A small romantic gesture, even though unrequited, helped the author recover from a violent teenage assault.
The world’s a mess, but that doesn’t mean creativity must end. Staying creative just requires great effort.
Alexander Chee reflects on his affinity for gin and how over the years — in its various cocktail permutations alongside vermouth in martinis and negronis — it has more than kept him company, becoming “almost a travel companion.”
“I wrote Battleborn for white men, toward them. If you hold the book to a certain light, you’ll see it as an exercise in self-hazing, a product of working-class madness, the female strain. So, natural then that Battleborn was well-received by the white male lit establishment: it was written for them.” Claire Vaye Watkins, in Tin House.
The story of Hollywood screenwriter Budd Schulberg’s unlikely collaboration with Nazi propagandist Leni Riefenstahl.
How burdens and values pass from fathers to sons, and the search for that one true thing.
My hand will always remember the density of those silver dollars, the dead weight as I tumbled them back and forth, the dull clink as the coins touched. The nature of that weight offered a lesson in value too; you knew by a sense of the coin’s unique inner gravity that the silver was pure, that it wasn’t an alloy. Holding the coin in your palm you felt the primitive allure of the metal itself, its truth.
The writer on his experience with night terrors, which he associates with his love of horror films and the work of Tom Savini, a special-effects artist known for working with director George Romero on zombie films:
Savini joined the Army rather than wait to get drafted because enlisted men got to pick their jobs. He served as a combat photographer in Vietnam. After the war, he moved to North Carolina and started acting in a repertory theater. He was still playing around with makeups, still using them to scare the holy shit out of people. (In Vietnam, he had been all, “Mama-san, take . . . a . . . look . . . at . . . THIS!”) In fact, that’s what earned him his early notoriety, the verisimilitude of his wounds. “There’s something about seeing the real thing that sets me apart from, let’s say, some other makeup artists who have never experienced that,” he said in a post-Vietnam interview. “When I’m creating an effect, if it doesn’t look good to me—real—doesn’t give me that feeling I used to get when I’d see the real stuff, then it’s just not real enough for me.”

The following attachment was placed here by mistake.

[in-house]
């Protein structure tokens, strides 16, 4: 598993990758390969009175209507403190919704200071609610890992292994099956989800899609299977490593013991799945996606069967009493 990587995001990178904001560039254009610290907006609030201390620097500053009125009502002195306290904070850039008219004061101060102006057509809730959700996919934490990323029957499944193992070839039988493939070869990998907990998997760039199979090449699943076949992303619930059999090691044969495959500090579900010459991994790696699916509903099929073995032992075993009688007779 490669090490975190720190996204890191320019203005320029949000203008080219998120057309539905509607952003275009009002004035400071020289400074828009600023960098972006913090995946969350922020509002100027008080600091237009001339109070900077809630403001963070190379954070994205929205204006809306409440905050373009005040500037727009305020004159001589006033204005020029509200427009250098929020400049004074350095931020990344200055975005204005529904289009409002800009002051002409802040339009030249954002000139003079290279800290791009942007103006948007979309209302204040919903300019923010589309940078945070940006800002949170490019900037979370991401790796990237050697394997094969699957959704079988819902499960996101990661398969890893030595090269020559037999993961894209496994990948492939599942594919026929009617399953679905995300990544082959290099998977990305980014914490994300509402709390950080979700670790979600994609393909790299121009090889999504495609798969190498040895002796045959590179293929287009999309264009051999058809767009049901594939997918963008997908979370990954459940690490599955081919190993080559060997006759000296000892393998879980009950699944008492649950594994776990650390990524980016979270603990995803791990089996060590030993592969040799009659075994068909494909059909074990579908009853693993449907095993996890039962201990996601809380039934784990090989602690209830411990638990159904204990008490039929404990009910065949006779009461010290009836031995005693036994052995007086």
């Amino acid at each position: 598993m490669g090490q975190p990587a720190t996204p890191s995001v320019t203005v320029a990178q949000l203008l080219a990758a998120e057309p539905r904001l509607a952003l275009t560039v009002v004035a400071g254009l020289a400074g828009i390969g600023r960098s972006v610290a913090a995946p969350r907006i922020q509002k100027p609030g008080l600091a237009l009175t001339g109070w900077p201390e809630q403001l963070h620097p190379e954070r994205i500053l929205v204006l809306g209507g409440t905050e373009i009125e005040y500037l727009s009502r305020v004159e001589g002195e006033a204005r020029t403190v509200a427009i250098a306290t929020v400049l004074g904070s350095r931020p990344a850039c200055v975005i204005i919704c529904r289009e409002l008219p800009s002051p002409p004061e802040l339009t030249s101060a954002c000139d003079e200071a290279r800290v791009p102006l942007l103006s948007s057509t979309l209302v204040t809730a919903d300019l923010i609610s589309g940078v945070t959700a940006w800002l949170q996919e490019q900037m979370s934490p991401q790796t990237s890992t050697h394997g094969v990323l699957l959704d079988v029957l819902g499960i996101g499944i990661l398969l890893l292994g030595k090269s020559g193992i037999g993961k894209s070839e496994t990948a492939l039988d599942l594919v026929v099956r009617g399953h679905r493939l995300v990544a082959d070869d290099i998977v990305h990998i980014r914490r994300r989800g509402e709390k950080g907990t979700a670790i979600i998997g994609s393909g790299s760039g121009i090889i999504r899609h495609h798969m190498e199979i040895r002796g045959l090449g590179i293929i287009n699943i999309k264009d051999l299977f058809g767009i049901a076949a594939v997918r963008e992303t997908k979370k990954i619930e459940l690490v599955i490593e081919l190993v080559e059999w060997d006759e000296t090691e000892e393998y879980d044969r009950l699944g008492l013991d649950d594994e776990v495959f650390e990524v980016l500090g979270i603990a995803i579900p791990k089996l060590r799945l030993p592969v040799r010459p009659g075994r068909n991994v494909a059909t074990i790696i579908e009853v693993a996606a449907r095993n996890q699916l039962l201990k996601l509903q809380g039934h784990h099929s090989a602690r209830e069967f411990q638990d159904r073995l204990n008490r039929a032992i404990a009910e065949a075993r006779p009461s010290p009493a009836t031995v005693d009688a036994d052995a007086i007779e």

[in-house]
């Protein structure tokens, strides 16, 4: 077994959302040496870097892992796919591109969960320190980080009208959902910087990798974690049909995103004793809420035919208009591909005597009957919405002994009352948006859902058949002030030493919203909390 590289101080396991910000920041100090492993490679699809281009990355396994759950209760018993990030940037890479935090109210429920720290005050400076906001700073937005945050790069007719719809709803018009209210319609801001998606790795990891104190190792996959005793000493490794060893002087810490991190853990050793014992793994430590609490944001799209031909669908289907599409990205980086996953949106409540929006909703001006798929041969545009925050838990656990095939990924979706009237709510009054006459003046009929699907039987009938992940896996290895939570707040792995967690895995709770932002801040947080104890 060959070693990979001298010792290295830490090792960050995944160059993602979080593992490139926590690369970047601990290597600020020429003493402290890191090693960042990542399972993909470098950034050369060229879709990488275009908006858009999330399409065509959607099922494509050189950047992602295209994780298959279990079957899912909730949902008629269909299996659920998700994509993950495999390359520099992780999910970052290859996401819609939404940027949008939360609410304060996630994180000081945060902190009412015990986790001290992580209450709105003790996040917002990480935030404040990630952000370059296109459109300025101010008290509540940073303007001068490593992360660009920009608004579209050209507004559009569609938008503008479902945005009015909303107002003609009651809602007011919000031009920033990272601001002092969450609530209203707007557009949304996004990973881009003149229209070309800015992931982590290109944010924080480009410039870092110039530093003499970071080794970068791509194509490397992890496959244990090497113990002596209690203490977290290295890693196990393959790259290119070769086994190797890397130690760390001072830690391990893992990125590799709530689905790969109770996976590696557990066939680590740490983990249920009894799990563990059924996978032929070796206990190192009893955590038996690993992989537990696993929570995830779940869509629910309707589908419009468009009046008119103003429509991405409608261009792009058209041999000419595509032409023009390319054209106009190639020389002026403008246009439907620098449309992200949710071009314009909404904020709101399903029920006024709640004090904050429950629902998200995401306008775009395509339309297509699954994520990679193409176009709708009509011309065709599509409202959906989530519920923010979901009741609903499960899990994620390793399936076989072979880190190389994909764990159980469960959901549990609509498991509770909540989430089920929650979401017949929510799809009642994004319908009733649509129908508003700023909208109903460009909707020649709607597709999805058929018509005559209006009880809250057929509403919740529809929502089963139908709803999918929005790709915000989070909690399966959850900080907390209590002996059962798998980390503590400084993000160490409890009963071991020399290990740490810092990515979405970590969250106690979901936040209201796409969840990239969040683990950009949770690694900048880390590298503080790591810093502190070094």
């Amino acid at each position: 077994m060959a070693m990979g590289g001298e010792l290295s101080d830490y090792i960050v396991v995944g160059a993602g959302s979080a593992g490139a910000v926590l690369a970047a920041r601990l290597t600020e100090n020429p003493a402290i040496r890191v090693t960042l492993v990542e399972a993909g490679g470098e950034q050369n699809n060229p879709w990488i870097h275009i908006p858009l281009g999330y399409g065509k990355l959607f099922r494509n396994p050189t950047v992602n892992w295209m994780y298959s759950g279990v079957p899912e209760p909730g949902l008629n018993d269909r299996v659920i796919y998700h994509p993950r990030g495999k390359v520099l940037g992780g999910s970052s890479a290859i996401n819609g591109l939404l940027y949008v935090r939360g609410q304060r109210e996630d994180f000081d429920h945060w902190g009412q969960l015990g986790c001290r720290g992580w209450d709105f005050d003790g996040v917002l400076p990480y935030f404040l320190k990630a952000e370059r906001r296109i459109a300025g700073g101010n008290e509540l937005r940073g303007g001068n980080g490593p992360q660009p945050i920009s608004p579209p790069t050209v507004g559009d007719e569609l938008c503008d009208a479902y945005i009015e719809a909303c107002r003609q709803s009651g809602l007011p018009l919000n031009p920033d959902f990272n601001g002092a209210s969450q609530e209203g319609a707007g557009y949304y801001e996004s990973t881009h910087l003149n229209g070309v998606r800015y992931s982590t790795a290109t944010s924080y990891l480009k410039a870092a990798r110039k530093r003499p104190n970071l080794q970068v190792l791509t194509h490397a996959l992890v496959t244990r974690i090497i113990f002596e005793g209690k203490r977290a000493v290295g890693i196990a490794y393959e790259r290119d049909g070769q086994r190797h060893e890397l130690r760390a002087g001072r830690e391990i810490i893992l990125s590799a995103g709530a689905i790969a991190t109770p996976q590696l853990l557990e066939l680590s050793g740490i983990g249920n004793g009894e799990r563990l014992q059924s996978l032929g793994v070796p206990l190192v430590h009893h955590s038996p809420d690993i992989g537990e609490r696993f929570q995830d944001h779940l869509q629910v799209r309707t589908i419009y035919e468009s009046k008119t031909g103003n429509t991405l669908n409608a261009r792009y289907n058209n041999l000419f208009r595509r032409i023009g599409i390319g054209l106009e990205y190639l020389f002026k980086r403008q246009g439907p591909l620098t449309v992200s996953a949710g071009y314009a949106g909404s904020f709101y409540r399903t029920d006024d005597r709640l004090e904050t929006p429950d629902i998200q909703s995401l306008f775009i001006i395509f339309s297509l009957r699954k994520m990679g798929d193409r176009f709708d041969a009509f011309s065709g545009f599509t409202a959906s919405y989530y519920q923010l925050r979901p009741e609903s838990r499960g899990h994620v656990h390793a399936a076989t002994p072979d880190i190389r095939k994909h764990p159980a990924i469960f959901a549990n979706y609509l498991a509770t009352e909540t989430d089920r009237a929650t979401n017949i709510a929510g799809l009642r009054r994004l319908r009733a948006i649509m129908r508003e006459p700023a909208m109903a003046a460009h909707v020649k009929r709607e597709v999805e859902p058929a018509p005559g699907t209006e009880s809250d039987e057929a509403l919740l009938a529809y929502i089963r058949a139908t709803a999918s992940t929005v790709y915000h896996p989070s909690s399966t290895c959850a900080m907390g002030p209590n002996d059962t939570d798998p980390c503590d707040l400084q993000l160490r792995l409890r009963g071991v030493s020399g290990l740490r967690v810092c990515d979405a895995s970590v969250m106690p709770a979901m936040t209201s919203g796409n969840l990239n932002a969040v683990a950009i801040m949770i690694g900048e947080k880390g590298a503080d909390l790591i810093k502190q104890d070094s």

An excerpt from Lacy M. Johnson’s memoir The Other Side, which details Johnson’s experience of being held prisoner in a soundproofed room by her ex-boyfriend and what followed after she escaped:
The Detective follows me to my new apartment in the unmarked car. He offers to come inside, to stand guard at the door, but I don’t want him to see that I have no furniture, no food in the fridge, nothing in the pantry, or the linen closet, or on the walls. I ask him to wait outside. I call my boss at the literary magazine where I am an intern and leave a message on the office voice mail: Hi there. I was kidnapped and raped last night. I won’t be coming in today. I call My Good Friend’s cell phone. I call My Older Sister’s cell phone.
While I’m in the shower, the apartment phone rings and callers leave messages on the machine: My Good Friend will stay with her boyfriend; she’s delaying her move-in date. Of course she hates to do this, but she’s just too scared to live here, with me, right now. You should find somewhere to go, she says. My Handsome Friend’s message says he heard the news from My Good Friend. He’s leaving town and doesn’t think it’s safe to tell me where to find him. The message My Older Sister leaves says she wants me to come stay at her place, which sounds better than sleeping alone in this apartment on the floor.
The writer and her husband, who live in the Sans Bois Mountains of southeastern Oklahoma, deal with a rattlesnake problem:
“Nineteen-year-old Faith comes in the door after a bit, hunting her camera. ‘There’s a snake coiled in the yard,’ she says, her voice remarkably calm. Little eight-year-old C.C. marches to the living room, stands in front of my snake-phobic mom, and announces: ‘There’s a big snake in the yard, Grandma. We think it’s a rattling one.’
“Daddy is up from his easy chair and out the door like a shot. I hurry around trying to locate my phone to take pictures while the rest of the family troops out to see it—except for my mother, of course, who wouldn’t go out there on a dare.
“By the time I reach the porch, the rattler has uncoiled and begun crawling away from the house toward a flat nest of sandstone slabs and boulders beside the pond path. I catch a glimpse of it gliding rapidly through the dead grass, its diamond markings mottled, but distinct. Its size is almost beyond belief: even winding S-like that way, the rattler is longer and thicker than any I’ve ever seen.”
Novelist Robert Boswell tells the story of how he met his wife, the author Antonya Nelson, and uses the story to explore how fiction is crafted:
“Why are we drawn to stories about people falling in love? There are likely a host of reasons, but here’s a good one: marriage, when observed from a place of solitude, has the power of dream. Solitary people fall in love with couples, imagining their own lives transformed by such a union. And once the transformation finally happens, people need to talk about it, telling not only their families, friends, and strangers on the bus but also themselves—repeating it to make it real, to investigate the mystery of marital metamorphosis. And they get good at the telling. People who cannot otherwise put together an adequately coherent narrative to get you to the neighborhood grocery will nonetheless have a beautifully shaped tale of how he met she (or he met he, or she met she) and became we.”